The effectiveness of current collection systems

Collection systems currently in place

Textile waste currently collected in Europe is predominantly deposited in street containers (bring points). Such facilities are often complemented by civic amenity sites where residents can dispose of household waste and recyclables that are not collected through regular curb-side collection services. 

Each collection system has its advantages and challenges. Indoor collection is ideal for gathering high-quality, unsoiled textiles suitable for reuse (Wagner, 2022; van Duijn et al., 2022). However, factors like opening hours and a relatively low number of collection points can limit its potential for collecting high volumes of waste. 

Bring points can collect large quantities of textiles but pose a higher contamination risk compared to indoor collection (van Duijn et al., 2022). Damp textile waste or rainwater can lead to contamination from mould, for instance; this makes textiles valueless for collectors because slim profit margins make cleaning, washing, or drying unviable.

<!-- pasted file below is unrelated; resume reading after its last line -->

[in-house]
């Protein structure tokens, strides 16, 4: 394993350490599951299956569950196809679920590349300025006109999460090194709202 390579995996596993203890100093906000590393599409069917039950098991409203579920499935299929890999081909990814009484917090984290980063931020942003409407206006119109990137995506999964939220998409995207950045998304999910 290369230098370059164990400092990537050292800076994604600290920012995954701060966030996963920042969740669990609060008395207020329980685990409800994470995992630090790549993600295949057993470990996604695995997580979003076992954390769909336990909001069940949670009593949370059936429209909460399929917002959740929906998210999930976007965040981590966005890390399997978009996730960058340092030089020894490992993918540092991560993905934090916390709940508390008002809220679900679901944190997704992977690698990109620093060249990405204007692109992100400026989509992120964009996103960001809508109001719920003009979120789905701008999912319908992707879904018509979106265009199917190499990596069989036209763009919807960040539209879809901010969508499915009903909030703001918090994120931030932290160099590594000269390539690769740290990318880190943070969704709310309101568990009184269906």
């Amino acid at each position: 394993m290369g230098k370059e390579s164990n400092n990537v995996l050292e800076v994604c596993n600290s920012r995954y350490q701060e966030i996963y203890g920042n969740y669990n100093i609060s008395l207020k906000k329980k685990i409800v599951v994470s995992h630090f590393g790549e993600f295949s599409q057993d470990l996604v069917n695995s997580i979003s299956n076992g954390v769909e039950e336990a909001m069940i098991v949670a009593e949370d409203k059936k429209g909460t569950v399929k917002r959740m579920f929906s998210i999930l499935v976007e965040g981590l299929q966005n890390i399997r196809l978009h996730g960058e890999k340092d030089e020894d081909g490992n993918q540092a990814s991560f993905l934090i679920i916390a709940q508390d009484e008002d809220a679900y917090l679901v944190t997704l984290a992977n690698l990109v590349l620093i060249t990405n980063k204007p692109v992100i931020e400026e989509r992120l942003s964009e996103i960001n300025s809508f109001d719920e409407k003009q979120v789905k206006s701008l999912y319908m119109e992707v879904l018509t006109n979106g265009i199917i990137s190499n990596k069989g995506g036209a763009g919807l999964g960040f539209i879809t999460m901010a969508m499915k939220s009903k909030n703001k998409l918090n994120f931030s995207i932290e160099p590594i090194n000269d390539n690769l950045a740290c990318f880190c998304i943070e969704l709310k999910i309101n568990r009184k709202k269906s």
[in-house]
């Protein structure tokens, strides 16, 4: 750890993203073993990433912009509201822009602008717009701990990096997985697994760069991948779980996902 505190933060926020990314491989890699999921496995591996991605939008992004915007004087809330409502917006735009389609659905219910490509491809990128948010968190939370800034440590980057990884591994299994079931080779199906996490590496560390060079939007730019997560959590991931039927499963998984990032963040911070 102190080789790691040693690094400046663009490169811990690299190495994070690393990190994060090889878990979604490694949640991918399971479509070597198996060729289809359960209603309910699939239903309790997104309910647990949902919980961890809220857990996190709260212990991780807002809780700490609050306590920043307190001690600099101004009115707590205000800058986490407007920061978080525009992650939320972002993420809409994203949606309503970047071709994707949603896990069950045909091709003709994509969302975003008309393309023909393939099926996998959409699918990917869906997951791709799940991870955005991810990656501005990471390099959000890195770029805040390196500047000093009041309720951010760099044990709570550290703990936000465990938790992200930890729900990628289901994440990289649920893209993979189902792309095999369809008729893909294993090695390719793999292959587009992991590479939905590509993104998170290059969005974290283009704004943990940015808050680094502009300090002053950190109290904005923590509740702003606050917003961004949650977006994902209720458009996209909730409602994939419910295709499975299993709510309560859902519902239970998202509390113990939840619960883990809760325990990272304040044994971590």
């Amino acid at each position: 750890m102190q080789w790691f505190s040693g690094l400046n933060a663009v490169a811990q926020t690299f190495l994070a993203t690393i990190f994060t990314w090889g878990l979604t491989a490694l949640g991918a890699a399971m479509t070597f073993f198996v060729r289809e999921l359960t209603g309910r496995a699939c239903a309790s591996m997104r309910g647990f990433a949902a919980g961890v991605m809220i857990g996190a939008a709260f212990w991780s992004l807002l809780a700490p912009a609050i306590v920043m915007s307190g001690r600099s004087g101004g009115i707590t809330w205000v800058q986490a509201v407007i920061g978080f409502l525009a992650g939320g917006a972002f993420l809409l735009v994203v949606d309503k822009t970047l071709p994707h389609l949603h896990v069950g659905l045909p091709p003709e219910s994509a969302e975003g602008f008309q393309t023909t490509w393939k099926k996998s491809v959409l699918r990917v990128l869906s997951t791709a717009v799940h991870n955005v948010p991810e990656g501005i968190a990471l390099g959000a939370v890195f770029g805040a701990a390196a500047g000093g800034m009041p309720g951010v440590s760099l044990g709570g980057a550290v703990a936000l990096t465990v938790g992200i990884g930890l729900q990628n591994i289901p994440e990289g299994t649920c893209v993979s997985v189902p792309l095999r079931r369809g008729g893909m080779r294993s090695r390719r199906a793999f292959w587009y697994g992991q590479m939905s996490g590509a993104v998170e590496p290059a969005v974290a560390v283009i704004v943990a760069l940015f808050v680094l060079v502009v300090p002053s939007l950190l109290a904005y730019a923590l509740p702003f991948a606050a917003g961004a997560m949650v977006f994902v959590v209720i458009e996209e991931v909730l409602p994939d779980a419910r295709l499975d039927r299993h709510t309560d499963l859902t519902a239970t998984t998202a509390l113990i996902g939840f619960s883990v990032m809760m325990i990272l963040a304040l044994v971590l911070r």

Door-to-door collection costs more and involves theft risks (van Duijn et al., 2022). On balance, bring points are generally considered the most suitable ways of collecting large quantities of used textiles of an acceptable quality (Wagner, 2022). Other factors, such as the location of collection points, collection frequency, container type, condition of the container, labelling and effective communication, are all significant for improving both collection volumes and quality.

Effectiveness of collection systems

The average capture rate for textile waste in Europe is only 12 %, indicating that the rest ends up in mixed municipal waste and is consequently landfilled or incinerated. These data show significant room for improvement in separate collection systems for textiles. Luxembourg (50%) and Belgium (50%) have the highest figures for collecting textiles separately, followed by the Netherlands (37%) and Austria (30%) (Figure 3). These countries offer diverse collection systems across various levels of urbanisation.